Something beautiful happened in Baltimore yesterday: thermometers reached 78 degrees on February 21—a date usually blanketed with snow. Naturally, I found a path near water to walk at lunch and stopped for post-Valentine’s-ridiculously-on-sale flowers on the way home. Today I put on a shirt that looks exactly like a shirt would look if the shirt makers had rolled it around in a field of wild flowers. It just felt right.
So it also feels right to tell you a story. The year of the flowers story goes like this:
Once upon a time I quit my job and moved across the country a time zone away from family and friends who had filled my calendar and my heart for a lifetime. I freaked. I forgot how to breathe, how to live, how to take care of myself. I lived with a stranger who bought plants and watered plants and cared for plants in a way that made them grow and thrive. I walked around our apartment like a bug-eyed alien plopped into the middle of a foreign greenery.
My professor challenged me to start buying flowers weekly at the grocery store. To form a habit of inviting beauty.
So I did it. I drove myself to Trader Joe’s and bought myself flowers and announced to the world that I would start buying flowers with the pennies in my grad school style bank account.
And that’s when the journey really began.
Delivery after delivery, some anonymous, the receptionist thought I had a persistent boyfriend. My green thumb roommate loved our beautiful apartment. “It’s like a secret garden.”
I remember a guy knocking on our apartment door a few weeks later. He wanted to give our receptionist a bouquet from the residents, something about a back surgery and family trouble, and he knew I had a growing vase collection. I stashed the empty vases under my sink because, well, it turns out that the flowers died. At first I hated it, but I learned how to cope with the life to death pendulum swing.
I hope that this story never grows old, this story that could fill pages and never ends. You see, I grew up in waiting rooms where flowers accompanied sickness and death. My parents or my grandparents gave me flowers after cheerleading competitions and dance recitals. But still, that meant I did something to earn those flowers.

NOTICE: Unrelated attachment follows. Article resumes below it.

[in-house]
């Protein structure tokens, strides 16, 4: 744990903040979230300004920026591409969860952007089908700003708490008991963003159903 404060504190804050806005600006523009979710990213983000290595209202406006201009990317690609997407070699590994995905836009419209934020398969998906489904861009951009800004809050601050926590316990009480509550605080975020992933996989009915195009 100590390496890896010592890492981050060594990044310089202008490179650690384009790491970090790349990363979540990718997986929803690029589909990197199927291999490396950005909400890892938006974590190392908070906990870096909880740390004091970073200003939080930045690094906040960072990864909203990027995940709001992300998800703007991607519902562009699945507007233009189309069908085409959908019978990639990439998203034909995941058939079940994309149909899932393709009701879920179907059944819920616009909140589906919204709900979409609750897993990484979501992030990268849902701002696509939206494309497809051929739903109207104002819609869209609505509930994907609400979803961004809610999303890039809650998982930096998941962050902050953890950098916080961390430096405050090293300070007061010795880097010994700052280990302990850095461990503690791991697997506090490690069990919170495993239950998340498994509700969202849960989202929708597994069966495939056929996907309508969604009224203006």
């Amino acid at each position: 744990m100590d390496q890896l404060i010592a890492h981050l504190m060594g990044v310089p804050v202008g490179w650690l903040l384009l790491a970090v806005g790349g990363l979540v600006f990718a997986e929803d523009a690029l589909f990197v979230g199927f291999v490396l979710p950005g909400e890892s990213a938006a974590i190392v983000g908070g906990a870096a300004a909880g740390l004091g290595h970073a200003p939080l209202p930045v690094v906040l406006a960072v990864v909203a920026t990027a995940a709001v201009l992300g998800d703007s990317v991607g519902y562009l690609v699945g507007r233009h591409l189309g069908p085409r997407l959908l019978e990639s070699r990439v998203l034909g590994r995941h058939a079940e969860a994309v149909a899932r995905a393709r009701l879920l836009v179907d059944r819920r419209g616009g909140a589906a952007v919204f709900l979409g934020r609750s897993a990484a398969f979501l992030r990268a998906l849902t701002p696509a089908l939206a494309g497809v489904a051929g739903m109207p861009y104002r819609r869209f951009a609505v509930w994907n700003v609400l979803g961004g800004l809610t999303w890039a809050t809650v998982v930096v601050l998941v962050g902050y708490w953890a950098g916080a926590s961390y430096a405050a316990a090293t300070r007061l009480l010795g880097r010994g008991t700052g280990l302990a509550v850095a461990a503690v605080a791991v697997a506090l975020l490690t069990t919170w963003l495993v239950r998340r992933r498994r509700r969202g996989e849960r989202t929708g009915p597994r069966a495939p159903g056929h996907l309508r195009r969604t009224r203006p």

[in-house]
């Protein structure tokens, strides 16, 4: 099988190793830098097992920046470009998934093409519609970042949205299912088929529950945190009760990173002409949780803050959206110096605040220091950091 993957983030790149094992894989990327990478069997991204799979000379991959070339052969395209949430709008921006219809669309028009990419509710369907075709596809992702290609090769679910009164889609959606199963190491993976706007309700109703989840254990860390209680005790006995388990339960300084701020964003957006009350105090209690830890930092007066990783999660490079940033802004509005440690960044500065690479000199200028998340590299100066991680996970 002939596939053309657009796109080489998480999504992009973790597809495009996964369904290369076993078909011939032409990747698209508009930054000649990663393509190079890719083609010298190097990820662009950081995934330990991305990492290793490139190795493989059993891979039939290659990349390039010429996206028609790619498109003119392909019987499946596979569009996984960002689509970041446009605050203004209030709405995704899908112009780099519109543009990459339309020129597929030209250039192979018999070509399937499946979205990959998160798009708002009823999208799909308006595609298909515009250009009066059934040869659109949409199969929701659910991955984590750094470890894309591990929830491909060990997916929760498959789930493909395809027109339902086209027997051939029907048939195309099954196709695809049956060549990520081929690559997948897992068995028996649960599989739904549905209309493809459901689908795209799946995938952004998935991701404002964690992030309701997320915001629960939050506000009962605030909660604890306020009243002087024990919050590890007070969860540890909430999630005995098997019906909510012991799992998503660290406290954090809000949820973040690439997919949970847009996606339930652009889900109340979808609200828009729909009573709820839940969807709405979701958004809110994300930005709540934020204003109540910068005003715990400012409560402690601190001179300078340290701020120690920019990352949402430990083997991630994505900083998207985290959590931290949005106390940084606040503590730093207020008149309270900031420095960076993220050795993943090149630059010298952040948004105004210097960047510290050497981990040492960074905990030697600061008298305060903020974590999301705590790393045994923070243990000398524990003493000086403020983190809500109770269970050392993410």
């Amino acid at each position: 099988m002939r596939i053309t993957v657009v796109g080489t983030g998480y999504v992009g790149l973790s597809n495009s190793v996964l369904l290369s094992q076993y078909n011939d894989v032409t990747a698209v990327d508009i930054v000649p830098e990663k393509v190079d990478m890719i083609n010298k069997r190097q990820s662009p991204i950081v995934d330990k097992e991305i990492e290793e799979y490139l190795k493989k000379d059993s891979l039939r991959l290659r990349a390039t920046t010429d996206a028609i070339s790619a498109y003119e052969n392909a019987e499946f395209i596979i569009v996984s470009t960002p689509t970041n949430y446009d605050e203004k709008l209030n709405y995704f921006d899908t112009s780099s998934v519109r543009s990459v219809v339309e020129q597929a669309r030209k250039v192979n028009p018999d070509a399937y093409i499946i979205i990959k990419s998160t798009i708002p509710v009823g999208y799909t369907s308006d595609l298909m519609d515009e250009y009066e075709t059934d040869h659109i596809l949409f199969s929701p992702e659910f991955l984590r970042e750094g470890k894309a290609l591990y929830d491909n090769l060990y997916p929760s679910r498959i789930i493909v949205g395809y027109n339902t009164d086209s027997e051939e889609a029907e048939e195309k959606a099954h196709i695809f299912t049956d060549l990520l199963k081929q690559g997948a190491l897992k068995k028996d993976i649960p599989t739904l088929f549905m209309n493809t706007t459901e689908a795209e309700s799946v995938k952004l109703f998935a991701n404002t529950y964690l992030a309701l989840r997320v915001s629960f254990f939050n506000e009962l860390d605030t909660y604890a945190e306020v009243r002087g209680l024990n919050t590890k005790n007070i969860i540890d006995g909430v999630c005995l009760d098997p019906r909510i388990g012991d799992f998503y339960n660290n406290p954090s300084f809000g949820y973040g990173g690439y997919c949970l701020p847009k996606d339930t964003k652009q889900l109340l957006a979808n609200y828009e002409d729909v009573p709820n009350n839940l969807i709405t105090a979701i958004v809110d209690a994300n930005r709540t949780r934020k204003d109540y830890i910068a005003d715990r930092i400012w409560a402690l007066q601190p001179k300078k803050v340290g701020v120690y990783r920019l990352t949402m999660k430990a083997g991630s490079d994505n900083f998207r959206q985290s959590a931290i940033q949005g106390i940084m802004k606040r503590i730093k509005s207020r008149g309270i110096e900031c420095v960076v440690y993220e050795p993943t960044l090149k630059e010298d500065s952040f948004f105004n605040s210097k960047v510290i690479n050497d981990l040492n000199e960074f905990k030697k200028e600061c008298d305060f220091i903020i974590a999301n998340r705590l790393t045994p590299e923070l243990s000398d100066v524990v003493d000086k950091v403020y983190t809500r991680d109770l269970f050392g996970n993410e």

These flowers in the year of the flowers story held no practical function. Just because. Just because I needed beauty. Grieving? Celebration? Beauty? I needed to prove to myself that I could invite beauty myself and that I could accept the gifts when they knocked on my door.
This morning, years after the year of the flowers story, trimming the stems of my fresh purchase while in my wild flowers shirt, I took a deep breath and remembered. I lingered a little longer at the wobbly wooden Craigslist table, gazing at the vase centerpiece and my little home filling with green plants.
Because there’s a man in red flannel who knocked on my door when I least expected it. Over time, I invited him inside. You’re drowning your plant, he said. Here I thought I had learned how to give it a full life, how to nurture and care for it.
He moved it to the sunlight, taught me when to move it to the shade (too cold by the window at night), and he checks the soil to know when it needs water. On Valentine’s Day, he brought me two green plants that should thrive in my low-lit house. He worried I didn’t like them, my reaction lacking exuberance, or something.
Really, I felt overwhelmed with the significance of those little green growing plants that I admire every time my sudsy hands run under hot water in the kitchen sink.